Gaza is a different planet. In Israel, a father of a child with two lumps in his chest cuts through red lights on his way to the hospital. In Gaza, after this odyssey of pleas, he still needs to wait another five days to receive treatment.

 

Mazen called again this afternoon. I apologize for being such a nuisance, he said. Is he a nuisance to me, I thought to myself, my country is putting a siege on him. Starves him, bombs him, lets his children die, and he thinks he’s being a nuisance. I’ll come pick you up from the checkpoint, I told him. No, he said, that’s not the problem. I want you to ask Suha a request, please ask her to arrange for me to accompany her, not her mother. Maybe God won’t be on our side and the girl’s condition won’t be good. Maybe she will, you know, God have mercy on her, and I don’t want her mother to see her like that. Please arrange for me to be with her and not her mother. He didn’t say “death” explicitly. But he said “death” in ten different ways. He doesn’t want her mother to see her dying.

 

Genesis 21, the cast out of Hagar and Ishmael: “then she cast the child under one of the bushes, and she went and sat down opposite him a good way off, about the distance of a bowshot; for she said, ‘Lest I look on the death of the child.’ And she lifted up her voice and wept.”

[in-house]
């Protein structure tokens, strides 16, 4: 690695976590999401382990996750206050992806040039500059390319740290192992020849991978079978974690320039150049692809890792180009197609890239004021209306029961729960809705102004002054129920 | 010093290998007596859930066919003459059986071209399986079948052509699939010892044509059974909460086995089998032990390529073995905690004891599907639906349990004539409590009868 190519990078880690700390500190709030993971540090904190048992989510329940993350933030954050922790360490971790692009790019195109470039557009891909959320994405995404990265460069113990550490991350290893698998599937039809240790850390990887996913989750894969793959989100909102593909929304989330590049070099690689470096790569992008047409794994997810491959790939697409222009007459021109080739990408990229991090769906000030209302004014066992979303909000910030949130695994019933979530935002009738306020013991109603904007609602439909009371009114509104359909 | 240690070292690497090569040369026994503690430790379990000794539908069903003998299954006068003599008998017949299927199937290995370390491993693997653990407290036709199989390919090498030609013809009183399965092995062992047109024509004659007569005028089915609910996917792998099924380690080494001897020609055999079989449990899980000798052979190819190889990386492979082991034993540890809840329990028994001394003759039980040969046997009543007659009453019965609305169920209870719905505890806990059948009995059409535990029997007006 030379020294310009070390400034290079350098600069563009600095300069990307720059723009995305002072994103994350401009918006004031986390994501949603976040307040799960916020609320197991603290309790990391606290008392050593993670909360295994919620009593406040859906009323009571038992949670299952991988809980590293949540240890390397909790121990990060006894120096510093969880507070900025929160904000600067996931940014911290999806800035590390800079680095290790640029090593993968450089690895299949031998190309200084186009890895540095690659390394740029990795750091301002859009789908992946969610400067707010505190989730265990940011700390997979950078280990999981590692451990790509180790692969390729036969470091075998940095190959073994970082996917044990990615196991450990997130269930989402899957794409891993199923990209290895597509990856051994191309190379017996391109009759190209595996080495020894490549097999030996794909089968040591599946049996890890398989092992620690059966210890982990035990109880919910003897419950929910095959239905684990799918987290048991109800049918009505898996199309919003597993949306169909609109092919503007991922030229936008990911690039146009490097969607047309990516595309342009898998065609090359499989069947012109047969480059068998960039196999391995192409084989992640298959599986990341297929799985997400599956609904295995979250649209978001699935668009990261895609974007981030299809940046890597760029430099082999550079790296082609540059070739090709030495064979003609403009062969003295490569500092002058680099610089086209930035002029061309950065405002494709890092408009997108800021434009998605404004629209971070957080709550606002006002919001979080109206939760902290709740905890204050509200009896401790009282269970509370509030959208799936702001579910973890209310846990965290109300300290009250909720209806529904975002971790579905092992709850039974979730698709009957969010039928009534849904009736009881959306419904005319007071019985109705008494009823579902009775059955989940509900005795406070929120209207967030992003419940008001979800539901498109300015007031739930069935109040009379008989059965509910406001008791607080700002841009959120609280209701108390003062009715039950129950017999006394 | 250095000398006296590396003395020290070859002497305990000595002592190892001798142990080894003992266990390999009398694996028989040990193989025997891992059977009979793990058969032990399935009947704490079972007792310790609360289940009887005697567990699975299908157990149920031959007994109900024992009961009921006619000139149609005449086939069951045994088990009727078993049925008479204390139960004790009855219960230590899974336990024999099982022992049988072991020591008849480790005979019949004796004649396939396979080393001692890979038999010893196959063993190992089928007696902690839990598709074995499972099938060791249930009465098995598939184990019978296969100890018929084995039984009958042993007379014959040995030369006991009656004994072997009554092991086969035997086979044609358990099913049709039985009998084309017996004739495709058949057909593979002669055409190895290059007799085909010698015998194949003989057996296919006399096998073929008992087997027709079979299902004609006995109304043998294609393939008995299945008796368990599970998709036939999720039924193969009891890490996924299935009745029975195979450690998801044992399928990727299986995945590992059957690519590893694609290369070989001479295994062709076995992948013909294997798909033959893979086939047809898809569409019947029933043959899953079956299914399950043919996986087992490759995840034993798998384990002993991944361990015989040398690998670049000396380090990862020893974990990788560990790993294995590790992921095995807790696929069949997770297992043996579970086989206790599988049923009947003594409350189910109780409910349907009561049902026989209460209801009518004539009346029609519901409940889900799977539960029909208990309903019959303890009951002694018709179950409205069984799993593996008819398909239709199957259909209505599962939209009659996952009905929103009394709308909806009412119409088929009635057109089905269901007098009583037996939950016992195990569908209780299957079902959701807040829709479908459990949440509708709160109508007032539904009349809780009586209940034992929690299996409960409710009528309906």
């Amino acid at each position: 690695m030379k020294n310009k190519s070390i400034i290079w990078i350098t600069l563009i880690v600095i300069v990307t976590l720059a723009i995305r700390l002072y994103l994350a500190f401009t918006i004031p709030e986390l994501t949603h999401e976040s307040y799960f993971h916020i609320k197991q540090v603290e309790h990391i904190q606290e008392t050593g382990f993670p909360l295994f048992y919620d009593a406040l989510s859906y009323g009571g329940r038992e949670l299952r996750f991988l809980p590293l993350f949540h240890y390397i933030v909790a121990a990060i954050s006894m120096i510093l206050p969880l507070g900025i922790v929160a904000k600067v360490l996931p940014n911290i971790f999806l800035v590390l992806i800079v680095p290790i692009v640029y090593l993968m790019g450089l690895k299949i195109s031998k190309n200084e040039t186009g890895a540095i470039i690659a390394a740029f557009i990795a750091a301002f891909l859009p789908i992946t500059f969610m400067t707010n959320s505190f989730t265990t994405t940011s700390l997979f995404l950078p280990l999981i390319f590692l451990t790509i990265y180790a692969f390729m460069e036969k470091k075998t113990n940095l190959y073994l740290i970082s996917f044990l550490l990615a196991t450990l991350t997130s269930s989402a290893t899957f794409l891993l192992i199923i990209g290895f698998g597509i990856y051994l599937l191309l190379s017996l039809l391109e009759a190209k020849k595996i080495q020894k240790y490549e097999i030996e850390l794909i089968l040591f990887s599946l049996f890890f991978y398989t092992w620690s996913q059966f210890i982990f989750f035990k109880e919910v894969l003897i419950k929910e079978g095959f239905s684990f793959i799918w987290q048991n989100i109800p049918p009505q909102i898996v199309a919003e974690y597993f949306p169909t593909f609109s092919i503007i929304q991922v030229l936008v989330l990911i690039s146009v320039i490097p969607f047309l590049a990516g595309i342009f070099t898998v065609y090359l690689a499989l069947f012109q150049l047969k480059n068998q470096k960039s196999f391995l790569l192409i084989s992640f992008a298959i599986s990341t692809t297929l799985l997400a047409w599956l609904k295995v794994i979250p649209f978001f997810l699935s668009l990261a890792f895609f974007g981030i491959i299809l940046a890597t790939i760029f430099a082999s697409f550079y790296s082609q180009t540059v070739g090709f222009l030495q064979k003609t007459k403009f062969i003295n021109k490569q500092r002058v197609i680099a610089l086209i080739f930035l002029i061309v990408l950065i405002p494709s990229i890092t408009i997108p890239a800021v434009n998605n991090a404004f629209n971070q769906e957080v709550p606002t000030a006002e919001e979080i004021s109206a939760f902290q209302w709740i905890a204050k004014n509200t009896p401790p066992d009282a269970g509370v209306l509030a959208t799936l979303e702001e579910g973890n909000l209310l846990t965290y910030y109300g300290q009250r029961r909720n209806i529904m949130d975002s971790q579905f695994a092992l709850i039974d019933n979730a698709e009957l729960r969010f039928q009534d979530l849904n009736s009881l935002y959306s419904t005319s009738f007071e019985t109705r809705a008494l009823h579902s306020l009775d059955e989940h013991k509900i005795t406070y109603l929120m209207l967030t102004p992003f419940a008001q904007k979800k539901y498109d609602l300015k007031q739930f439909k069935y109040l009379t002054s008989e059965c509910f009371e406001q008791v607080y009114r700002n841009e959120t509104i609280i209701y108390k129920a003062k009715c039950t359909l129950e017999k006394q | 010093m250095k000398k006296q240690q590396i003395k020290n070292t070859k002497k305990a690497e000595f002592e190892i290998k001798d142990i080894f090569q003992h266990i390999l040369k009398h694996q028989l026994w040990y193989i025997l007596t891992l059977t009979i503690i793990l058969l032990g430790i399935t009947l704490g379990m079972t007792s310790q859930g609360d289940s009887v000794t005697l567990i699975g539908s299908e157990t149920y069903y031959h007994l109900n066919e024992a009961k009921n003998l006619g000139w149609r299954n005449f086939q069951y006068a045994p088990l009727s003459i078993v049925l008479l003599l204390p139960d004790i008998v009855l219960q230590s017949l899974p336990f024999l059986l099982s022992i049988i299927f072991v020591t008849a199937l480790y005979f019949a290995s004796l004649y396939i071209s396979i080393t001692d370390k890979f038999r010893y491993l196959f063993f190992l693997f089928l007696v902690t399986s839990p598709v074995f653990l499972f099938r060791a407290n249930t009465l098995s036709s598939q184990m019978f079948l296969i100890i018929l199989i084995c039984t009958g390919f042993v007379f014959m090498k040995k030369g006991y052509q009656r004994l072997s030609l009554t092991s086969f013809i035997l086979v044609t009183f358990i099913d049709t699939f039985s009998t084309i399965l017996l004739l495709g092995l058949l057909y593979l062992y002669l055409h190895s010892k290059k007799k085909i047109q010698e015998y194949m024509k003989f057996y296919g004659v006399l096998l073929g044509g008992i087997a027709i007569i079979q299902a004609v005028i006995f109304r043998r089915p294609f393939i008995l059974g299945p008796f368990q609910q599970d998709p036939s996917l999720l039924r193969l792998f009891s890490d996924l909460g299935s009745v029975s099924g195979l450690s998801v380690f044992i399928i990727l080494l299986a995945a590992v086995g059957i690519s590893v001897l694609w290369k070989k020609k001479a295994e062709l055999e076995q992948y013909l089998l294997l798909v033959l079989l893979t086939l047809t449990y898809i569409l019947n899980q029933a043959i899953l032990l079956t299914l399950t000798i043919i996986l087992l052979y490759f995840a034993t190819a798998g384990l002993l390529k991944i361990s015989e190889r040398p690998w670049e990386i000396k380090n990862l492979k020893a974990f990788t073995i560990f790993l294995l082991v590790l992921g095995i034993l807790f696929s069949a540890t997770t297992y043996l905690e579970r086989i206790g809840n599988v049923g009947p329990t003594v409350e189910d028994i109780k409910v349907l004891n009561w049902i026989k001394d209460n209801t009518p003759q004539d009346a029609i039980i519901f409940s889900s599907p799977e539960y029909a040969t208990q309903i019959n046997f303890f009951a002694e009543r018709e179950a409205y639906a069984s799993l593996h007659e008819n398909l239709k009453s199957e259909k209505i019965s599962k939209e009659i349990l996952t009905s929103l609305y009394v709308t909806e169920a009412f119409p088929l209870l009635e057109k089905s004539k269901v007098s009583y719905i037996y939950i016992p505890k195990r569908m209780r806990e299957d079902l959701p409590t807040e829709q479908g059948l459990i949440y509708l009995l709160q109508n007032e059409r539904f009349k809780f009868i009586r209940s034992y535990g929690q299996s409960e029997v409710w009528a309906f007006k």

Click her for a Hebrew version of this post.

 

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6 Responses to Lest I Look on the Death of the Child

  1. Pingback: Topics about Peace » Archive » Lest I Look on the Death of the Child

  2. Nina says:

    Thanks so much again for sharing this heartbreaking story..
    Yaara, have you watched this video about Palestinian children by Outlandish? It’s a beautiful song with beautiful clip.

    Stay safe and healthy, sist…

  3. yaara says:

    Thanks for the link, Pingback. We want people to read the testimony.

  4. yaara says:

    No, I havnt seen this one. Thanks for the link and visit.
    We have good news – the father got the promission, he will accompany the girl.

  5. Thank you Yaara for this blog and Edna for this touching story. Sadly the pain goes on and in most cases unnoticed by the majority of people, who are busy with their own lives. We need to use every possible media platform to convey the suffering caused by inhuman laws, wars and political arrogance. Let us all join hands for peace.

  6. yaara says:

    Soldiers tell me all the time that what they do is according to the rules. Which is (almost always) true. My hardest task is explaining them that the rules and regulations are against the law.
    Thank you, Salim Abdallah, for your beautiful comment. I looked at your art on your web site. Sokran Lecktir for that as well.